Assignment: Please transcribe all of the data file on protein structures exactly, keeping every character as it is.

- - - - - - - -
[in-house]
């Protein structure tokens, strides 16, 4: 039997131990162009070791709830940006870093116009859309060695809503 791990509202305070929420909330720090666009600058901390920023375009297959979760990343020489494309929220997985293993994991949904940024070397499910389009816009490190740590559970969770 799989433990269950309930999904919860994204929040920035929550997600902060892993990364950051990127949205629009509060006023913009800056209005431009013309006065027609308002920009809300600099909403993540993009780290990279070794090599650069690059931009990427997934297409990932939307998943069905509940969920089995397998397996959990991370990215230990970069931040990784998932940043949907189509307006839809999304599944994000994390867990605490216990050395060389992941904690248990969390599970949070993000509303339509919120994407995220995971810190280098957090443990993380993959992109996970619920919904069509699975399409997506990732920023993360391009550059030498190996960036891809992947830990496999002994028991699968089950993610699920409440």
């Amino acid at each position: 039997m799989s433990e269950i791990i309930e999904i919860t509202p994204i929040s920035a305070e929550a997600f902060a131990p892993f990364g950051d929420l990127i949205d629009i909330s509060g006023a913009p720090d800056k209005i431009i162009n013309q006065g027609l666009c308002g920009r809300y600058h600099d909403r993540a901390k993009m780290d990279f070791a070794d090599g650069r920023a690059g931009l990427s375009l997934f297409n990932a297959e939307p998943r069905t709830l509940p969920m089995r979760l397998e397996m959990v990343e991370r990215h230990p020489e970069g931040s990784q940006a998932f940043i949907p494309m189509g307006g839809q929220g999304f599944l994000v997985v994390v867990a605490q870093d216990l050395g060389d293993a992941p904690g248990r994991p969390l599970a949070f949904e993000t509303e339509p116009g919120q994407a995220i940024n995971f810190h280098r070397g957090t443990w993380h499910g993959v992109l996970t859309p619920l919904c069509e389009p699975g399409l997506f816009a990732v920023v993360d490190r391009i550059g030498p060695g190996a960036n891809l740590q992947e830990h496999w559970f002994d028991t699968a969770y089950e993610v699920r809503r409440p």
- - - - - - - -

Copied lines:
[in-house]
């Protein structure tokens, strides 16, 4: 039997131990162009070791709830940006870093116009859309060695809503 791990509202305070929420909330720090666009600058901390920023375009297959979760990343020489494309929220997985293993994991949904940024070397499910389009816009490190740590559970969770 799989433990269950309930999904919860994204929040920035929550997600902060892993990364950051990127949205629009509060006023913009800056209005431009013309006065027609308002920009809300600099909403993540993009780290990279070794090599650069690059931009990427997934297409990932939307998943069905509940969920089995397998397996959990991370990215230990970069931040990784998932940043949907189509307006839809999304599944994000994390867990605490216990050395060389992941904690248990969390599970949070993000509303339509919120994407995220995971810190280098957090443990993380993959992109996970619920919904069509699975399409997506990732920023993360391009550059030498190996960036891809992947830990496999002994028991699968089950993610699920409440």
């Amino acid at each position: 039997m799989s433990e269950i791990i309930e999904i919860t509202p994204i929040s920035a305070e929550a997600f902060a131990p892993f990364g950051d929420l990127i949205d629009i909330s509060g006023a913009p720090d800056k209005i431009i162009n013309q006065g027609l666009c308002g920009r809300y600058h600099d909403r993540a901390k993009m780290d990279f070791a070794d090599g650069r920023a690059g931009l990427s375009l997934f297409n990932a297959e939307p998943r069905t709830l509940p969920m089995r979760l397998e397996m959990v990343e991370r990215h230990p020489e970069g931040s990784q940006a998932f940043i949907p494309m189509g307006g839809q929220g999304f599944l994000v997985v994390v867990a605490q870093d216990l050395g060389d293993a992941p904690g248990r994991p969390l599970a949070f949904e993000t509303e339509p116009g919120q994407a995220i940024n995971f810190h280098r070397g957090t443990w993380h499910g993959v992109l996970t859309p619920l919904c069509e389009p699975g399409l997506f816009a990732v920023v993360d490190r391009i550059g030498p060695g190996a960036n891809l740590q992947e830990h496999w559970f002994d028991t699968a969770y089950e993610v699920r809503r409440p």